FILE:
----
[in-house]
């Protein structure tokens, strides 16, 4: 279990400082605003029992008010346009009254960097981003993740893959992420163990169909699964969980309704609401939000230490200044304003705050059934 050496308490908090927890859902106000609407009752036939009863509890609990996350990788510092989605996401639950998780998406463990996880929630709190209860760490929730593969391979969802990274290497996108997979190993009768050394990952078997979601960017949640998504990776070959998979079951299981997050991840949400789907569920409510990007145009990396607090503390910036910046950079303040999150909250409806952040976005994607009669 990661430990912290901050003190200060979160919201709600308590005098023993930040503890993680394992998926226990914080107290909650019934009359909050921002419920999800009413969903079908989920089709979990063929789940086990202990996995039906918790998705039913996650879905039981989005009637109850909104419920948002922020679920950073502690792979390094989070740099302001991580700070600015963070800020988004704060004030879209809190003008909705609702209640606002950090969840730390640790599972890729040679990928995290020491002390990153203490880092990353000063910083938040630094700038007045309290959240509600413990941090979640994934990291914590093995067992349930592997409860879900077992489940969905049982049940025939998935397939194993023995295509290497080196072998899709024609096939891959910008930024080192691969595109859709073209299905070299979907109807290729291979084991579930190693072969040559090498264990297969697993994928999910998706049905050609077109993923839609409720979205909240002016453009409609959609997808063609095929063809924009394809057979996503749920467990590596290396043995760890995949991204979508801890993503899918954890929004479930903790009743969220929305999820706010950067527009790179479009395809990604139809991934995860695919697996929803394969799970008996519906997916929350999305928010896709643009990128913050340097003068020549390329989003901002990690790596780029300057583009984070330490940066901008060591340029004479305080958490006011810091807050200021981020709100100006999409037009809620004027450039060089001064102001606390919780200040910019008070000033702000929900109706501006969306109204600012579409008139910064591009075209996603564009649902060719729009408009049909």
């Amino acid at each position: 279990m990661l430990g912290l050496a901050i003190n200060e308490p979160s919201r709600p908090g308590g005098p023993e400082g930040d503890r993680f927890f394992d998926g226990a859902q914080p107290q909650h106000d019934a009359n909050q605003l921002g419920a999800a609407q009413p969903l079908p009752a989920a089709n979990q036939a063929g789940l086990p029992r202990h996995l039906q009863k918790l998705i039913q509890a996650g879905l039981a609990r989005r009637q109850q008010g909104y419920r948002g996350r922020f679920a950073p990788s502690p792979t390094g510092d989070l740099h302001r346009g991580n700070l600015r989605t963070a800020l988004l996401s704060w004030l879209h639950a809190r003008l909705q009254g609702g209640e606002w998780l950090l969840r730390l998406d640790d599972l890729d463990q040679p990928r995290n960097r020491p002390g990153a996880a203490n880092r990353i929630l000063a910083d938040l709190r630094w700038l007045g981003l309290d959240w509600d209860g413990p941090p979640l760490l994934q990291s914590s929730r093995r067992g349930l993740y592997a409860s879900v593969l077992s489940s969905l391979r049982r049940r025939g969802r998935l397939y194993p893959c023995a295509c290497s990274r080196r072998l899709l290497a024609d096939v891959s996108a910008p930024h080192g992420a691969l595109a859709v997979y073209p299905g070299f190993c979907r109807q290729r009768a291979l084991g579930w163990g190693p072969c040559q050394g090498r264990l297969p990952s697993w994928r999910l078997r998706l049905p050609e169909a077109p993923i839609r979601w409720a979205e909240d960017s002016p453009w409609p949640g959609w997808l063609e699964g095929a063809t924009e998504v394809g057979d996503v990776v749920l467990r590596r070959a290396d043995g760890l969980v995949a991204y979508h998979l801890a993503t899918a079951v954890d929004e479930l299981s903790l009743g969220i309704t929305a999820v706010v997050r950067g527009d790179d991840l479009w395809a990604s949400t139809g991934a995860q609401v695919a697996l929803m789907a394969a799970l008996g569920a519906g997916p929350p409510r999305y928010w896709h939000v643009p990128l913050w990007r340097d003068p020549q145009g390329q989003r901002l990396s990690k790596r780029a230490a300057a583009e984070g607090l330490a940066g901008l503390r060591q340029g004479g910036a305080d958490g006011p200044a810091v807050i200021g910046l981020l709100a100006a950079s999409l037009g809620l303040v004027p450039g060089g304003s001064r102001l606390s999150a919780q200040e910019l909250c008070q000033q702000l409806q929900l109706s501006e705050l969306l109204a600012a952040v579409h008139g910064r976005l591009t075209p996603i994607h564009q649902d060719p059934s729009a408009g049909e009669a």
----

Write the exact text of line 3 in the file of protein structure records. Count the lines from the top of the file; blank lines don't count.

């Amino acid at each position: 279990m990661l430990g912290l050496a901050i003190n200060e308490p979160s919201r709600p908090g308590g005098p023993e400082g930040d503890r993680f927890f394992d998926g226990a859902q914080p107290q909650h106000d019934a009359n909050q605003l921002g419920a999800a609407q009413p969903l079908p009752a989920a089709n979990q036939a063929g789940l086990p029992r202990h996995l039906q009863k918790l998705i039913q509890a996650g879905l039981a609990r989005r009637q109850q008010g909104y419920r948002g996350r922020f679920a950073p990788s502690p792979t390094g510092d989070l740099h302001r346009g991580n700070l600015r989605t963070a800020l988004l996401s704060w004030l879209h639950a809190r003008l909705q009254g609702g209640e606002w998780l950090l969840r730390l998406d640790d599972l890729d463990q040679p990928r995290n960097r020491p002390g990153a996880a203490n880092r990353i929630l000063a910083d938040l709190r630094w700038l007045g981003l309290d959240w509600d209860g413990p941090p979640l760490l994934q990291s914590s929730r093995r067992g349930l993740y592997a409860s879900v593969l077992s489940s969905l391979r049982r049940r025939g969802r998935l397939y194993p893959c023995a295509c290497s990274r080196r072998l899709l290497a024609d096939v891959s996108a910008p930024h080192g992420a691969l595109a859709v997979y073209p299905g070299f190993c979907r109807q290729r009768a291979l084991g579930w163990g190693p072969c040559q050394g090498r264990l297969p990952s697993w994928r999910l078997r998706l049905p050609e169909a077109p993923i839609r979601w409720a979205e909240d960017s002016p453009w409609p949640g959609w997808l063609e699964g095929a063809t924009e998504v394809g057979d996503v990776v749920l467990r590596r070959a290396d043995g760890l969980v995949a991204y979508h998979l801890a993503t899918a079951v954890d929004e479930l299981s903790l009743g969220i309704t929305a999820v706010v997050r950067g527009d790179d991840l479009w395809a990604s949400t139809g991934a995860q609401v695919a697996l929803m789907a394969a799970l008996g569920a519906g997916p929350p409510r999305y928010w896709h939000v643009p990128l913050w990007r340097d003068p020549q145009g390329q989003r901002l990396s990690k790596r780029a230490a300057a583009e984070g607090l330490a940066g901008l503390r060591q340029g004479g910036a305080d958490g006011p200044a810091v807050i200021g910046l981020l709100a100006a950079s999409l037009g809620l303040v004027p450039g060089g304003s001064r102001l606390s999150a919780q200040e910019l909250c008070q000033q702000l409806q929900l109706s501006e705050l969306l109204a600012a952040v579409h008139g910064r976005l591009t075209p996603i994607h564009q649902d060719p059934s729009a408009g049909e009669a």